Over Complicated

Wiley E. Coyote is a super-genius whose sole purpose in life is to catch, and eat, the Roadrunner.  With all the available resources of Acme Corporation at his disposal, you'd think the Roadrunner was doomed.It never seems to work out that way, however.  Wiley E. Coyote is the victim of over-complication.  His booby-traps and schemes are just too sophisticated for his own good.  It's over-complication that consistently lands Wiley E at the bottom of the canyon.I think we can learn a lot from Wiley E., especially when you think about what's happening with respect to for the /CPG .

For decades people have been forecasting what should have been calculated.  And since you went down that path, very logically I might add, you've had to add more and more complexity to account for the cornucopia of programs, formats and challenges that marketers, merchants and salespeople have dreamed up.

The result?  Sophisticated algorithms and approaches to forecasting something that should never have been allowed into the forecasting engine. I find it both funny and quite sad to hear self-proclaimed supply chain experts beating their collective chests and telling everyone to use “downstream” POS data in their mathematical forecast models.

How exactly, Wiley E?  The answer you normally get is nice and reassuring…”by using advanced analytics”.  This kinda reminds me of another great cartoon character, Foghorn Leghorn…”I say, boy, it's all too complicated for ya.  Let me splain it to ya”.

Perhaps you'd be better served if you read and understood Dr. Joesph Orlicky's startling and profound statement…”never forecast what you can calculate”.  Joe made this statement in the 1970's and it's truer today than it was back then.

When it comes to retail/CPG forecasting, most of the experts are terribly misguided.  Not only are they forecasting what should be calculated, but they're pre-occupied with the wrong end of the supply chain.  Why aren't they talking about the retail store (or web portal, or markets) and speaking a common language…consumer demand.  Real demand.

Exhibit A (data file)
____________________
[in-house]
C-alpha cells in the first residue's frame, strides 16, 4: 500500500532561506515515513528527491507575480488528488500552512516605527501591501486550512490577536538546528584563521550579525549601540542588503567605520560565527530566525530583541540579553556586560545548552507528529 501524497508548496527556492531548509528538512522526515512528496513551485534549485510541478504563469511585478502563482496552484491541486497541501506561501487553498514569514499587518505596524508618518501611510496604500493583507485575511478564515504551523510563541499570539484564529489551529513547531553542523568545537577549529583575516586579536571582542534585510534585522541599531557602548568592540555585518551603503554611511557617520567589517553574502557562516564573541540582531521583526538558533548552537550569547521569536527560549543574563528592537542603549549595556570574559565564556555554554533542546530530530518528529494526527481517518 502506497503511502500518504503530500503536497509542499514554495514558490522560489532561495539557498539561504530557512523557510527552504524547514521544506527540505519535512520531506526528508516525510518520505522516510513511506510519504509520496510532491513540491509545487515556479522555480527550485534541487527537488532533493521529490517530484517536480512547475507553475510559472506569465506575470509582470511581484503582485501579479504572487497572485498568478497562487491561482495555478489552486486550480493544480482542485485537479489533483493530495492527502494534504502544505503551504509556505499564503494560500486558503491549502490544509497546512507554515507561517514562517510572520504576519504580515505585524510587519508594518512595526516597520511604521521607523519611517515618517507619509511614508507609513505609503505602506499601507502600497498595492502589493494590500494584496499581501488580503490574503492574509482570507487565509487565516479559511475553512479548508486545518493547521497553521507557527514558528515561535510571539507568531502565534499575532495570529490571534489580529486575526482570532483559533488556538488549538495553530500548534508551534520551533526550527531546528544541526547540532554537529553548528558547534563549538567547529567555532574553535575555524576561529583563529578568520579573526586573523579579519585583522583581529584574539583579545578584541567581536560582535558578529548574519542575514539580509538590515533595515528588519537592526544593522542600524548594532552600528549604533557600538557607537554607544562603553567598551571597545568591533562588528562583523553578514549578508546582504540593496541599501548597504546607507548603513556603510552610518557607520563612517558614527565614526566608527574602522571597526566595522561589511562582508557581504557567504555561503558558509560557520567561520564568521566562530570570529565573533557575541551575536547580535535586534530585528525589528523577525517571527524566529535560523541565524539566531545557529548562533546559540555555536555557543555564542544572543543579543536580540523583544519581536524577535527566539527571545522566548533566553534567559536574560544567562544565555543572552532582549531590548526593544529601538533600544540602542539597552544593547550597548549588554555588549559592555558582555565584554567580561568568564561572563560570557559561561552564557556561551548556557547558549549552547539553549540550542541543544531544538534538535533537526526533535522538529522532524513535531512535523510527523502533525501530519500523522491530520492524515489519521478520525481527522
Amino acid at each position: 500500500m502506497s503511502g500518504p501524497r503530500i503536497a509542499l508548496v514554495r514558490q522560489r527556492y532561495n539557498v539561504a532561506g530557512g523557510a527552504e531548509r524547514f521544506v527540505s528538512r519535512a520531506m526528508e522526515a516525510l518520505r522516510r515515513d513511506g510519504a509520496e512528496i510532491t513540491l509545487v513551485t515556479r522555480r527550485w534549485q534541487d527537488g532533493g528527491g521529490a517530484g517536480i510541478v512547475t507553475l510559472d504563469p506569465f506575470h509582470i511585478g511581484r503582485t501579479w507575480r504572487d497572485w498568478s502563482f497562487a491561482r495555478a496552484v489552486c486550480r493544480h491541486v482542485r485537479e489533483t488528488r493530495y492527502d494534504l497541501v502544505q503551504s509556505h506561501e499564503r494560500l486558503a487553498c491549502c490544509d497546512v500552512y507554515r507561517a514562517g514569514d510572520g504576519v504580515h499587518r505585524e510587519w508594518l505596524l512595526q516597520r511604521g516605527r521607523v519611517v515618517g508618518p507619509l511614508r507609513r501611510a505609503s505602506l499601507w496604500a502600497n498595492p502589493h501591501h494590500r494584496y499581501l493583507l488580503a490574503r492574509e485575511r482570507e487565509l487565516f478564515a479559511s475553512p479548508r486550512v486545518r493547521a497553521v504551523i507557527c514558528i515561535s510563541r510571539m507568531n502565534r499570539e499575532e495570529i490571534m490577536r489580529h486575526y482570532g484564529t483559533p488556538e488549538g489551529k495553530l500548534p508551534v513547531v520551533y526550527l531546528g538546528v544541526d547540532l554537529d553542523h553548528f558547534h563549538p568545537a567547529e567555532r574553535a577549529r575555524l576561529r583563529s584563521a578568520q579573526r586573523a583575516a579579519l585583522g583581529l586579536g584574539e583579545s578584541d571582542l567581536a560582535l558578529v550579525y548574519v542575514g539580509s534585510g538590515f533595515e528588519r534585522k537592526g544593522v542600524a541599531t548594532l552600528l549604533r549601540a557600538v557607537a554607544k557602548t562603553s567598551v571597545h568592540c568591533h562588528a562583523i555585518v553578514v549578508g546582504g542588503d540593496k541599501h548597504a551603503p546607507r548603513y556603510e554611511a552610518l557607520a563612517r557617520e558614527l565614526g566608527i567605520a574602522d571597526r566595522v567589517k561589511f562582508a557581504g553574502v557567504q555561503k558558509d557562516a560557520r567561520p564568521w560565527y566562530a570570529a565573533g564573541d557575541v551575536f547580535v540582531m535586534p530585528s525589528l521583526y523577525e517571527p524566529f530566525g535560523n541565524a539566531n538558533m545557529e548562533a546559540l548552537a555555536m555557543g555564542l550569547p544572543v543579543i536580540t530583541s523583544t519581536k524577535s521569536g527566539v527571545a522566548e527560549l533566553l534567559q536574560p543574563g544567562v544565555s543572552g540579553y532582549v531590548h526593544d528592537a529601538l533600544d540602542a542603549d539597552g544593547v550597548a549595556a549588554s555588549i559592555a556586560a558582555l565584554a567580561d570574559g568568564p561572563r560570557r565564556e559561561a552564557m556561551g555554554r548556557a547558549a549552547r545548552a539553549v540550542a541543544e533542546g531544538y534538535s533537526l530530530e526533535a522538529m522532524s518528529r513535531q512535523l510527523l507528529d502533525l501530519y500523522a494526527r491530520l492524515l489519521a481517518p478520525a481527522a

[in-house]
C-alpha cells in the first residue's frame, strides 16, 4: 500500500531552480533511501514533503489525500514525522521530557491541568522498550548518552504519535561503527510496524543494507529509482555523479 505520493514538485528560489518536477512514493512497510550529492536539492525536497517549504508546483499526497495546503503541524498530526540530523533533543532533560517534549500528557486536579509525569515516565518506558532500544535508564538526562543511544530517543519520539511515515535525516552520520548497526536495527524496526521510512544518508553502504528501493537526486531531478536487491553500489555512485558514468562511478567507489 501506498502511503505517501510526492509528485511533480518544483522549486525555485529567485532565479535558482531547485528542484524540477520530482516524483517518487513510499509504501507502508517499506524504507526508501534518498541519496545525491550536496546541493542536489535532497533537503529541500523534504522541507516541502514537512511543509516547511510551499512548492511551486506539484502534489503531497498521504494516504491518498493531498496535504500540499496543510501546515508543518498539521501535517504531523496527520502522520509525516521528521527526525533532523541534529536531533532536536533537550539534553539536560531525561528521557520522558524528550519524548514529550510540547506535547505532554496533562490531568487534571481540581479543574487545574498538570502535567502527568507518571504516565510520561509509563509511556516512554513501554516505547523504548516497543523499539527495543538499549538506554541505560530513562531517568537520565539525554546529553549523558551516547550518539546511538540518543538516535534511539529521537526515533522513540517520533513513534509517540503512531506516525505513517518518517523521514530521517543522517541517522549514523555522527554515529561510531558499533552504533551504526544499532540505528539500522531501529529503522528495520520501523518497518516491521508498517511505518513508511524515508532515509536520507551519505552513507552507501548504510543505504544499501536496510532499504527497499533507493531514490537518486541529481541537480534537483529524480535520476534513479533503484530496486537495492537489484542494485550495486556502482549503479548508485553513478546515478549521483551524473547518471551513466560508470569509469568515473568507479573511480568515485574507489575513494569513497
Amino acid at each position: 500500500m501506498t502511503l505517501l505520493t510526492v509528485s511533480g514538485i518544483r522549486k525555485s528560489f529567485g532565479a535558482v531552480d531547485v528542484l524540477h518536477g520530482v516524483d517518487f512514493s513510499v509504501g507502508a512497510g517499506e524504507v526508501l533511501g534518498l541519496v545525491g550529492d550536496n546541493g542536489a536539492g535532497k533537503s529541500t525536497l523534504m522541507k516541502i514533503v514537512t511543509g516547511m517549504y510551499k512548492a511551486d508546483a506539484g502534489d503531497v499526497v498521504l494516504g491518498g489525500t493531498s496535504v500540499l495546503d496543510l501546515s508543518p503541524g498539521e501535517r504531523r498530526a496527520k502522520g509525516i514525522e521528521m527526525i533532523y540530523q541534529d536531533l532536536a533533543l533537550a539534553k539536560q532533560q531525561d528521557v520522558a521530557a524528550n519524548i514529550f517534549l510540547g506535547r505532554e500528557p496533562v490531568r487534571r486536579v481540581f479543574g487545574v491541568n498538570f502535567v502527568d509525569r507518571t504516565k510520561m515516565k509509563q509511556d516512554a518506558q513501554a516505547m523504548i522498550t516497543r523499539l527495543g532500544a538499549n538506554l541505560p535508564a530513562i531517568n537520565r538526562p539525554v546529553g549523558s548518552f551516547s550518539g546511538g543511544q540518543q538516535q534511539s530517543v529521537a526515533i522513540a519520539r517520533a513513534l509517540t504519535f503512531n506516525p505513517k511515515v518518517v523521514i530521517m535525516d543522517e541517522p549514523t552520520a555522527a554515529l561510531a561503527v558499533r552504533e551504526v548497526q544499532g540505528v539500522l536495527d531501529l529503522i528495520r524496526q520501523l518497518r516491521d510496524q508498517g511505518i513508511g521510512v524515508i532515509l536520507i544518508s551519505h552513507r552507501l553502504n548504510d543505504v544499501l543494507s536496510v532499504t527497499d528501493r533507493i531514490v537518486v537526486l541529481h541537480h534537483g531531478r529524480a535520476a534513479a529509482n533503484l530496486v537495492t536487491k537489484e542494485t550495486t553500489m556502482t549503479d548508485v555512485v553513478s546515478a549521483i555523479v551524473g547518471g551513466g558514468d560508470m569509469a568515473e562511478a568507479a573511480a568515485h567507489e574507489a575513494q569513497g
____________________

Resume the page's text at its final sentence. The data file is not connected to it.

Why wouldn't you just forecast by item by store and calculate the rest?  Not only is that now possible, it also provides the most reliable forecast for all supply chain partners since all the variables are factored in, where they occur.

Plus, as an added bonus, you'll get unprecedented visibility into your supply chain.  Not what you have in now and what's on order.  That's chickenfeed.  We're talking about projected sales, receipts, inventory, capacity needs and so on.

Yup, when you only forecast where it counts, you get so much more.  It's like that extra cherry on top of the ice cream sundae!

But, you ask, “wouldn't you need to be pretty sophisticated to forecast consumer demand at store level”?

The answer is: not really.  You will need to recognize a selling pattern, trend, seasonality and flag past events and abnormal conditions.  The beauty is that you'd be forecasting consumer demand, which has much fewer constraints and conditions attached to it.

Since the forecast is at store level, you will also need a way to predict and manage slow selling items – since retail is dominated by them.  And the forecast shouldn't produce small decimals for these types of products.  Rather they need to produce integer-like forecasts that can then be calculated into the demand plans for the supplier of the store.

In addition, you'll need a simple and effective way to update the forecast, in aggregate and then for each store, for things like promotions and/or market intelligence.

What about promotions?  Surely they'll need advanced analytics?

Years ago we tested it.  We developed some causal forecasting equations and also let teams of experienced merchants and supply chain planners develop forecasts for a bunch of upcoming promotions.

The teams, on average, developed more accurate forecasts than the algorithms.  Not only better forecasts but obviously more accountability in the forecasting too.

What we found was that it was just too difficult to find math models to reliably explain all the inter-relatedness of expected demand.  Yet, somehow, the teams could use historical information and their own judgment about the future, collaborate, and predict the future with reasonable accuracy.

It's ironic.  The farther away from consumer demand you are trying to forecast, the more constraints and difficult it is to do.

You have a choice.

You can try to forecast your way to greatness, or you can calculate your way.

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